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Hey guys,

Just want to ask, in cases of extravascular hemolysis, the pigment stone that forms as a complication of this condition is composed what which type of bilirubin? Conjugated or unconjugated bilirubin?:confused:
 

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Good Question Doctor!
If a pigment stone is formed in billiary tract ( including the gallbladder ) it obviously has passed the hepatocyte, and you know that billirubin can not pass a hepatocyte without being conjugated to glucuronic acid. So the answer is that the pigment will be conjugated.
 

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So both are possible ??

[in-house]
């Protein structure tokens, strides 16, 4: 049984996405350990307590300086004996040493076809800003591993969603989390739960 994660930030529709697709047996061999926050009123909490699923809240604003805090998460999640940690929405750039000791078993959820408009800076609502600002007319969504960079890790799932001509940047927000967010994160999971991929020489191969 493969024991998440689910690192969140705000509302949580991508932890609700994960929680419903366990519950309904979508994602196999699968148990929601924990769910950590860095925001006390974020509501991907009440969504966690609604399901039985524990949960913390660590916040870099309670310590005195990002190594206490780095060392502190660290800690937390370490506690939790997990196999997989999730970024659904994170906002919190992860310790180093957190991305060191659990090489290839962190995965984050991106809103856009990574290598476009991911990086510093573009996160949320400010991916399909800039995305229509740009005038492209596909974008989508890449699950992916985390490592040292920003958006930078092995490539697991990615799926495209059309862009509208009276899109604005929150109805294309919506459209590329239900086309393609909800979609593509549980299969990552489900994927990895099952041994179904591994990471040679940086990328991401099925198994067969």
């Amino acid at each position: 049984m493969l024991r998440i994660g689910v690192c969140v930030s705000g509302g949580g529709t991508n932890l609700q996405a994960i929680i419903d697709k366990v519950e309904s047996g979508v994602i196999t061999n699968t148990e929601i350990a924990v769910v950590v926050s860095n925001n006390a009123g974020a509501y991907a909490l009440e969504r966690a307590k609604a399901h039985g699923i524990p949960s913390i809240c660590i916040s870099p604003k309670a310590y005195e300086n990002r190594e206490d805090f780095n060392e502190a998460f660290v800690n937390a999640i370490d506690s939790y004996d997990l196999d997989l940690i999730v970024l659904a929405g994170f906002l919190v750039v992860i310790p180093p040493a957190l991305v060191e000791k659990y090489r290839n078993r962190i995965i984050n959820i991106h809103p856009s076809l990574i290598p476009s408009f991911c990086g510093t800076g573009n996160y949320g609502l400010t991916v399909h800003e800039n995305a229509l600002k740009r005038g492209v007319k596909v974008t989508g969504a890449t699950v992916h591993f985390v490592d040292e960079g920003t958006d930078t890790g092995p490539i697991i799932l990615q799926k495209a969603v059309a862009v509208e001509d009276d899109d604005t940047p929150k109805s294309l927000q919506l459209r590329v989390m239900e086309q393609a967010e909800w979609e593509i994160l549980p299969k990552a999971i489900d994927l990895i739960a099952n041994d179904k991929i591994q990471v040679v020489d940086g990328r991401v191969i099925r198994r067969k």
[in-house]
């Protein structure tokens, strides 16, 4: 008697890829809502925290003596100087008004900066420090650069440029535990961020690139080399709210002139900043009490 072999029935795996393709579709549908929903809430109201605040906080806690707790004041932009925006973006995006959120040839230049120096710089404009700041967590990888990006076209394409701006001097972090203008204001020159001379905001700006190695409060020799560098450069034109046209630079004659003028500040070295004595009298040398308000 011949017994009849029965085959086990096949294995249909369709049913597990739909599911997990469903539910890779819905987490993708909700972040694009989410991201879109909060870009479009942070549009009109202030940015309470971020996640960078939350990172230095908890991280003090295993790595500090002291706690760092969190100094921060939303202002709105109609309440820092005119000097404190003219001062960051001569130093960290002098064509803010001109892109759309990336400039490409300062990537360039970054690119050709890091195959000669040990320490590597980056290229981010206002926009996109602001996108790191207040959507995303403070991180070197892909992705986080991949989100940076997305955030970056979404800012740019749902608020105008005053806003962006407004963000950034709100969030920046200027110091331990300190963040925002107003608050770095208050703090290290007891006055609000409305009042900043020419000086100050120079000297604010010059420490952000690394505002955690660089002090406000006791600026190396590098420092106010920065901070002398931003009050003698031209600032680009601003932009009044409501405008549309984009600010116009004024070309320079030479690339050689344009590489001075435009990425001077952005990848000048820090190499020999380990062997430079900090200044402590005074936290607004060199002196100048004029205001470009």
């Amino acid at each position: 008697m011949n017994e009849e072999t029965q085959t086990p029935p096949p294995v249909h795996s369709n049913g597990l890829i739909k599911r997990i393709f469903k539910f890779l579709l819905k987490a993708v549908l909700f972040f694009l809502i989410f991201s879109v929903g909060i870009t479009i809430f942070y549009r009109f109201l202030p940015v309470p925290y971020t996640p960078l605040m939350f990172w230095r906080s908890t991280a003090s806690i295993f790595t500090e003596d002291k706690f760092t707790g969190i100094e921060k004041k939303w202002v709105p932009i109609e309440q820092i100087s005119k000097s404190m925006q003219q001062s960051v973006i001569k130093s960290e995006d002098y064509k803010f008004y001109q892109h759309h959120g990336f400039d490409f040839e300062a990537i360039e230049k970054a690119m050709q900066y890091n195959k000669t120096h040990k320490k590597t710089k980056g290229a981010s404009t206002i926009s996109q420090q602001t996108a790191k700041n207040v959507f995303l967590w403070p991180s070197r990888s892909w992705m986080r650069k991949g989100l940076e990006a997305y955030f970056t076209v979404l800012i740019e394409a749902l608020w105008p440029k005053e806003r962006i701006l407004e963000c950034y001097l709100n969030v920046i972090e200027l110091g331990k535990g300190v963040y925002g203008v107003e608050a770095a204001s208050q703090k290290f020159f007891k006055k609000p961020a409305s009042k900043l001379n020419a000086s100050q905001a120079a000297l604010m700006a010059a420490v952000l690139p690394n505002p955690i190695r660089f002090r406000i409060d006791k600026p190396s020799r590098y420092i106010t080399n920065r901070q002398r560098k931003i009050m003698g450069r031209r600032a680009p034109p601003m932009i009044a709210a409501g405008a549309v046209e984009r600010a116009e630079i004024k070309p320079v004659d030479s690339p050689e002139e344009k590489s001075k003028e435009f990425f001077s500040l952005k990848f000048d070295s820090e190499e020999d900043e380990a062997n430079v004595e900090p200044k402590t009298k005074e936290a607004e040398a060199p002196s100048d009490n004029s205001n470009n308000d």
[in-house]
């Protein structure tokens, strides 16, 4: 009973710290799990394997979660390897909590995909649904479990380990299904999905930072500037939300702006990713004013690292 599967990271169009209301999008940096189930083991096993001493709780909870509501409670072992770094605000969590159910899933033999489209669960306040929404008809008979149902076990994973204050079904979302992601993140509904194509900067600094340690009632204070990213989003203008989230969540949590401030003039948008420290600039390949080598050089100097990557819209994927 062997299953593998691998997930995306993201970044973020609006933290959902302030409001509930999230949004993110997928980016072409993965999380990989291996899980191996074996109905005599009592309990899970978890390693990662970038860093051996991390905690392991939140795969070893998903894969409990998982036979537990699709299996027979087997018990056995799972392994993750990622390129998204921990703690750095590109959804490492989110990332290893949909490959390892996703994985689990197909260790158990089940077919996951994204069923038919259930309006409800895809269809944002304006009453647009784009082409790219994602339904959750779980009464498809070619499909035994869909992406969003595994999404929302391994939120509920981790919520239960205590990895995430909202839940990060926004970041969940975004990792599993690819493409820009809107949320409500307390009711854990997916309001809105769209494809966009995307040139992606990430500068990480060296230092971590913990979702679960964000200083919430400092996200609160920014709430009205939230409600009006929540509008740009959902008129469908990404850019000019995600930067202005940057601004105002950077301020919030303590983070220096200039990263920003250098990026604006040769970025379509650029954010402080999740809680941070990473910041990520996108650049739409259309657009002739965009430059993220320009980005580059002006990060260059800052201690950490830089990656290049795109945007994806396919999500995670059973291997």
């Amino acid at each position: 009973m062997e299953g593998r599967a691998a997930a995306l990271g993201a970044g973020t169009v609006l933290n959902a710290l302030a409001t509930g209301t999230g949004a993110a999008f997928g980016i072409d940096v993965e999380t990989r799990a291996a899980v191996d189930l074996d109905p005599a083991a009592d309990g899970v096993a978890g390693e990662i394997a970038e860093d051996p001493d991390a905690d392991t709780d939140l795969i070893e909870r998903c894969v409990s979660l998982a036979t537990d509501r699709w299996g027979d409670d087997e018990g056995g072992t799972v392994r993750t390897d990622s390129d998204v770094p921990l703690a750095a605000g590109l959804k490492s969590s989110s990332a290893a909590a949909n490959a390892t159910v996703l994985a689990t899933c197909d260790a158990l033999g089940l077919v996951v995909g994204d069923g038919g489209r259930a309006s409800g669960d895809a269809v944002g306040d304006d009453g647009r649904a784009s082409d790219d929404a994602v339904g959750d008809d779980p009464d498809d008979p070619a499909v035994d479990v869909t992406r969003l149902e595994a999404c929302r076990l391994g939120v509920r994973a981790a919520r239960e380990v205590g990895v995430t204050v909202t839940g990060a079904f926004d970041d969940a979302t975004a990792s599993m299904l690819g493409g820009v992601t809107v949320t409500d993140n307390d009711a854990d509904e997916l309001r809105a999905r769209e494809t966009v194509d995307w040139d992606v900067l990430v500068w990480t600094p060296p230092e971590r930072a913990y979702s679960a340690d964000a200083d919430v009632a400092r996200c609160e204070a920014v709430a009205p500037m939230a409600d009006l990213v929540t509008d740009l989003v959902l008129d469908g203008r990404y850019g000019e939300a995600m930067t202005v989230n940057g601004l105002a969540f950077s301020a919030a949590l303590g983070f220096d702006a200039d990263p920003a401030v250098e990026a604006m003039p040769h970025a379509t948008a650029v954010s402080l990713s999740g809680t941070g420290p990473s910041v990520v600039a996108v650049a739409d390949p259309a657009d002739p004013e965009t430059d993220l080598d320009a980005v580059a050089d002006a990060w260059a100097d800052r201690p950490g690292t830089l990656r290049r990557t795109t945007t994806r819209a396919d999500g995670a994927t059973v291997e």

In that case disease or condition specific ??

Bacterial cholangitis : unconjugated ....................and
 

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I think it is unconjugated bilirubin that will precipitate out with calcium as calcium bilirubinate. If conjugated bilirubin precipitated out, wouldn't we all have pigment stones?
 

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I think it is unconjugated bilirubin that will precipitate out with calcium as calcium bilirubinate. If conjugated bilirubin precipitated out, wouldn't we all have pigment stones?
I agree with Mondoshowan. Unconjugated bilirubin is not very water soluble, which is why it needs to be conjugated in the first place. Conjugation of bile is meant to make it water soluble so that it can be excreted.

Normally 98% of bile that is in the biliary tract is conjugated and the remaining 2% is unconjugated. When there is a high concentration of unconjugated bilirubin, this can spill over into the biliary system (overwhelm hepatocytes) and lead to stone formation
 
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